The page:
How companies have moved through the COVID-19 crisis can be broken down into three stages - stabllization, re-opening and growth. That was the roadmap laid out by Salesforce Chief Operating Officer Bret Taylor as he kicked off the firm’s first EMEA virtual conference today. Expanding on his point, he said:
The first stage, which we all just collectively experienced, is really about stabilising each of our companies in the face of quarantine, a situation that none of us planned for in January. The second phase, which is just starting, is really about re-opening - re-opening our economies, re-opening our communities and re-opening our companies….This is a process that's so complex prior to getting a vaccine. The office that we're going back to is not the office that we left. As leaders we need completely new data, completely new tools to ensure that we're taking into account, health and safety of our employees and our customers, as we re-open our businesses.
Finally will come return to growth, he said, although what the ‘next normal’ in business looks like remains to be defined:
The main thing on my mind is what happens when this is all finally over? What does that 'next normal' look like. We've all been forced into these digital experiences, but what will remain? How will our customers be permanently transformed? That’s what all the great companies around the world are thinking about right now. How can we come out of this crisis stronger than we came in?
To map onto these three phases, the Salesforce Live event featured a number of customer use cases, including AXA PPP Healthcare, one of the largest insurance organizations in the world. The company has been supporting people for over 300 years, but the past few months have been like nothing that came before. In the words of CEO Tracy Garrad:
I've worked in a transformative business landscape for nearly 20 years now, but I think I can safely say this last three months have probably been the most challenging in my whole career, probably like a lot of other business leaders out there. I took up this role about a year before the COVID-19 pandemic hit the UK, and during that 12 months, we'd defined a pretty significant program of investment to modernize our business, compositionally, but also in terms of infrastructure and systems. But of course the emergence of the pandemic seemed to really change everything almost overnight, so I found it really important to establish some key principles from the outset that would really help with fast decision making.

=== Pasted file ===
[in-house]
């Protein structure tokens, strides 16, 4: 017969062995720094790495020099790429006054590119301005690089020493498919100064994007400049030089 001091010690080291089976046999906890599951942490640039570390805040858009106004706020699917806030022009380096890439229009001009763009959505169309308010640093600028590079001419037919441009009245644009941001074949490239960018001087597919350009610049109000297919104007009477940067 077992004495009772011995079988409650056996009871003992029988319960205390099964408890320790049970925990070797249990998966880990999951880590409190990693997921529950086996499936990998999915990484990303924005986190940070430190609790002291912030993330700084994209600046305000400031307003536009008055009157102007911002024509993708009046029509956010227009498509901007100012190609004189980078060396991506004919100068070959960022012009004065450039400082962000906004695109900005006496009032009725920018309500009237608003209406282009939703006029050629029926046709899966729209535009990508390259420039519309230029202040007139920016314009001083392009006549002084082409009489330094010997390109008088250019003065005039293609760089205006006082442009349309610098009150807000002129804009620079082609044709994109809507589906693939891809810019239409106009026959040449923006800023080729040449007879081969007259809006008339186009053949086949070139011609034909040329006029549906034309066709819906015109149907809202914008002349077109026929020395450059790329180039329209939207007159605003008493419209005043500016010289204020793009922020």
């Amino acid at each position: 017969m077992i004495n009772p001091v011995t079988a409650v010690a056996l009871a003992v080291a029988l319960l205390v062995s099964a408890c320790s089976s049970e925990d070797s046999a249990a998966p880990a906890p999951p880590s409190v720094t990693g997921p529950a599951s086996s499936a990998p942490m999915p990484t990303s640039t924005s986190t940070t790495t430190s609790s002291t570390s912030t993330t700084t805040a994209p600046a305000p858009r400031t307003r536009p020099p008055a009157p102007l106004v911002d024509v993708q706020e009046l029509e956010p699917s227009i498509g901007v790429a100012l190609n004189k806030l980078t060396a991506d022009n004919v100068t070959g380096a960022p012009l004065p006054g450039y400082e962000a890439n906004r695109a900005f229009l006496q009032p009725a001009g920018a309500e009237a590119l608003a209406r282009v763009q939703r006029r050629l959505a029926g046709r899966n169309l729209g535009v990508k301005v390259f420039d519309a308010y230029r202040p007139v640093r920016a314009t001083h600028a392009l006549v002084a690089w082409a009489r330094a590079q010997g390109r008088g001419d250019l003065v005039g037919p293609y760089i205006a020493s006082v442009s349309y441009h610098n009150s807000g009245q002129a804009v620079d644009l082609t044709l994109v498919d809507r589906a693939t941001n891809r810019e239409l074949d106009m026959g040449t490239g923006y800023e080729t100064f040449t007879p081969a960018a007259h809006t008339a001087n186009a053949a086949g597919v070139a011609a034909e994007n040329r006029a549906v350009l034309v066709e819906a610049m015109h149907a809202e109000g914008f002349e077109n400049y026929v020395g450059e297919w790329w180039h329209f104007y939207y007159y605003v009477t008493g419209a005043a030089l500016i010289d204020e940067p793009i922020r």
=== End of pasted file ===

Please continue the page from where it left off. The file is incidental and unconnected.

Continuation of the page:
There were two main priorities, she says - firstly, keeping AXA’s employees safe and secondly, how to ensure that critical services for customers could continue to be delivered. On the first point, planning was key:
Having observed what had happened across Europe with lockdowns, we started to plan rapidly for the expectation of a lockdown happening in the UK. So for our people that really meant enabling, engaging and empowering them as remote workers. As well as the obvious challenges of physical deployments of kit and training, it also needed us to create HR policies on the fly, all sorts of HR matters that just in the normal run of thing wouldn't really have been necessary. We made a commitment to our staff around job security during the lockdown. And all of those employee activities and support mechanisms have really paid off in terms of the commitment from our people at this unprecedented time.
And from an AXA membership perspective, there was a clear priority:
We really needed to reassure them that we would be there for them.
What complicated that seemingly simple objective was the decision by the UK Government to take the unprecedented step of procuring the services of all private hospitals in the country to tackle the COVID-19 crisis and help the NHS to cope. But this inevitably had implications for AXA’s customer proposition, says Garrad:
That had certainly never been in any of our business continuity plans. We could anticipate that customers would start to question the value of the product they had with us if the core element of private hospital availability was no longer available to them for a period of time. So we had to quickly kick into some policy approaches, as well as the introduction of more digital services to ensure that there was continuing value from the products that the customers have with us. Of course that also involves a massive customer communication exercise and regulatory engagement.
That involved successfully using Salesforce tech for outreach:
I'm really pleased that we have been able to get updates to our to our proposition out there. We’ve made a customer promise that really gives customers the assurance of continuing value from that product . As the weeks go on, we've had great feedback that the customer communication was managed really well.
AXA went from having around a fifth of its workforce (21%) able to work from home in February and scaled that up within 3 weeks to over 90%, which Garrad says provided a “real confidence boost…about the ability to move at pace”. That confidence may also shape future developments, she speculates:
There's a lot of feedback that we've had from our people about the degree to which they're feeling more of a work/life balance, and how much they're enjoying not commuting, I can certainly say from my own experience that I've enjoyed that quite a lot too. So I think there are a lot of positives that we can roll forwards. It's definitely given us the platform and the opportunity to just consider what kind of operating model we want in the future and we've started to engage with our people about that, too, in terms of how we might we might set up.
Phase 2 of the journey outlined by Taylor is return to work. For an example of that, Zoe Morris, President of Frank Recruitment Group provided insight.